Thunderstorms have moistened the warm woods, triggering many fungal species to send out their fruiting bodies through leaf litter and dead wood.  Certain specimens have large caps and it is hard to believe the majority of the organism remains unseen, underground in thread-like aggregations of cells called hyphae.  Some fungi like conk, turkey tail, and coral are saprophytic, converting dead organic material into fungal biomass, carbon dioxide, and organic acids.

Artist’s conk (Ganoderma applanatum)
Turkey Tail (Trametes versicolor)
Crown-tipped coral (Artomyces pyxidatus) bordering a waterbar

Others like amanita, trumpet, chanterelle, bolete, and russula are mutualistic fungi that form symbiotic relationships with plant roots.  In exchange for carbon, they help solubilize phosphorus and bring soil nutrients to the plant.

Caesar’s amanita (Amanita caesarea)    Note: The white volva is visible at the base of the stem.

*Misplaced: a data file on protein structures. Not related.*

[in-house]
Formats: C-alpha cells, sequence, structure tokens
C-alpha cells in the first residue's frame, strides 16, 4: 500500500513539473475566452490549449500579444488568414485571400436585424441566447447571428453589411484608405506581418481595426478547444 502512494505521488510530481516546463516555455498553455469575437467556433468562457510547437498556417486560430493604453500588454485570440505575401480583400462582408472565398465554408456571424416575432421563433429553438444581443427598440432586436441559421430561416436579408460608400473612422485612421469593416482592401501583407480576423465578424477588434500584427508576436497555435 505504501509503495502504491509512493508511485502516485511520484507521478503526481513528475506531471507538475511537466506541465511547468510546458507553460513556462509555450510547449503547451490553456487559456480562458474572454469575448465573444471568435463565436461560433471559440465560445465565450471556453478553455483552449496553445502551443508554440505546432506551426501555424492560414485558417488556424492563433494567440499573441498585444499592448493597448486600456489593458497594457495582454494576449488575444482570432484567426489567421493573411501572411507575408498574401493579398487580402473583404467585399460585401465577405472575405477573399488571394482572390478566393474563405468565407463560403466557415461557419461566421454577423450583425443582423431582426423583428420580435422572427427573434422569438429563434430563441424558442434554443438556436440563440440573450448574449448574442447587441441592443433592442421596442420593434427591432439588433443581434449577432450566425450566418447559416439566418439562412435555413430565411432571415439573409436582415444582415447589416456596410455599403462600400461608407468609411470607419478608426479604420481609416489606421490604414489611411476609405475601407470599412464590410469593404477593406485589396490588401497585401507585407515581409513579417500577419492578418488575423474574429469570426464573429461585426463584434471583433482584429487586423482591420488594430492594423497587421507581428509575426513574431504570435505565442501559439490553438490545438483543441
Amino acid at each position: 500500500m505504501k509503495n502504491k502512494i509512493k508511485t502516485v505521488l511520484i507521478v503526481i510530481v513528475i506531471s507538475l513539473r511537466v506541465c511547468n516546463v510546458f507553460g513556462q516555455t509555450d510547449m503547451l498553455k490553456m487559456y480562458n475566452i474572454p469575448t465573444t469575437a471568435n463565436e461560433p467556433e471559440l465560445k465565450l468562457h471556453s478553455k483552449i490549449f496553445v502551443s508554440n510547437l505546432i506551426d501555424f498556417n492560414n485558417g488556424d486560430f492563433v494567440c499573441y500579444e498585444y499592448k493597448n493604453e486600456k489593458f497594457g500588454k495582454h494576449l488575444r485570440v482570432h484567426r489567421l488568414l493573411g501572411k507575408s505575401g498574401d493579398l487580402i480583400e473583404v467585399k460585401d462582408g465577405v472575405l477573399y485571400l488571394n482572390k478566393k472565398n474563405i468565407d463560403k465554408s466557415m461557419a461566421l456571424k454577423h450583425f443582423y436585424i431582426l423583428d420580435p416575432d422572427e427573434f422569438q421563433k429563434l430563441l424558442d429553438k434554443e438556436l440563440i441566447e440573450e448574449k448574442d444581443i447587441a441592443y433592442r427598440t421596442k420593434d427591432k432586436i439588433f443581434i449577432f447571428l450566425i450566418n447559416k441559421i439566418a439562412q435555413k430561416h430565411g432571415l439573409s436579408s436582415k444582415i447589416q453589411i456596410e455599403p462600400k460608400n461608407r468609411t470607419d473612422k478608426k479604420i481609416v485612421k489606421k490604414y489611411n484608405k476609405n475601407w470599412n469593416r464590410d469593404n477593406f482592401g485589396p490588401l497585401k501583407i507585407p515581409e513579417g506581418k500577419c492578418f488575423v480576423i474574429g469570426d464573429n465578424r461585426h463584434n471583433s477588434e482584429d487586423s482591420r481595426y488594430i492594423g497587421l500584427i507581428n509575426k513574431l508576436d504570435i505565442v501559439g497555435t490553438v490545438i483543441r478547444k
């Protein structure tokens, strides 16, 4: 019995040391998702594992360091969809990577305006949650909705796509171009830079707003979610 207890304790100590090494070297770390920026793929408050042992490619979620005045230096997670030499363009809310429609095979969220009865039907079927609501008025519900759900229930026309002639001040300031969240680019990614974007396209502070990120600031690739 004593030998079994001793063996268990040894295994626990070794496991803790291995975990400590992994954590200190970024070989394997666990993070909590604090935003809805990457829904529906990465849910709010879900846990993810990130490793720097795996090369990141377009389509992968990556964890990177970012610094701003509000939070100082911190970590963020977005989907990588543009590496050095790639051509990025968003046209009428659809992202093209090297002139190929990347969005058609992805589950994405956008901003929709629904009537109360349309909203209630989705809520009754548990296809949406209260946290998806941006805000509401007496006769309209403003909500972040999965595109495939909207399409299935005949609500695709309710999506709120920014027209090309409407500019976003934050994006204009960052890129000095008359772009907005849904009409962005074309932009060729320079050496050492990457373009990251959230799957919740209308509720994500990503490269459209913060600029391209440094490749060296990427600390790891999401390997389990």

Black trumpet (Craterellus cornucopioides)     Note: This species is associated with beech trees and moss.
Black trumpet (Craterellus cornucopioides)     Note: This species is associated with beech trees and moss.
Cinnabar-red chanterelle (Cantharellus cinnaba
Cinnabar-red chanterelle (Cantharellus cinnaba
Two-colored bolete (Baorangia bicolor)     Note: A small mammal’s eyes were bigger than its stomach.
Two-colored bolete (Baorangia bicolor)     Note: A small mammal’s eyes were bigger than its stomach.
Emetic russula (Russula emetic)
Emetic russula (Russula emetic)

The third group of fungi are pathogenic, causing reduced production or death of its host.  Not only do they cycle nutrients but also provide wildlife habitat through the creation of snags.  The sulphur shelf falls in this category as it induces a heartwood rot with a clear preference for oak.

Sulphur shelf (Laetiporus sulphureus) Note: This species is also known as “chicken of the woods”
Sulphur shelf (Laetiporus sulphureus) Note: This species is also known as “chicken of the woods”
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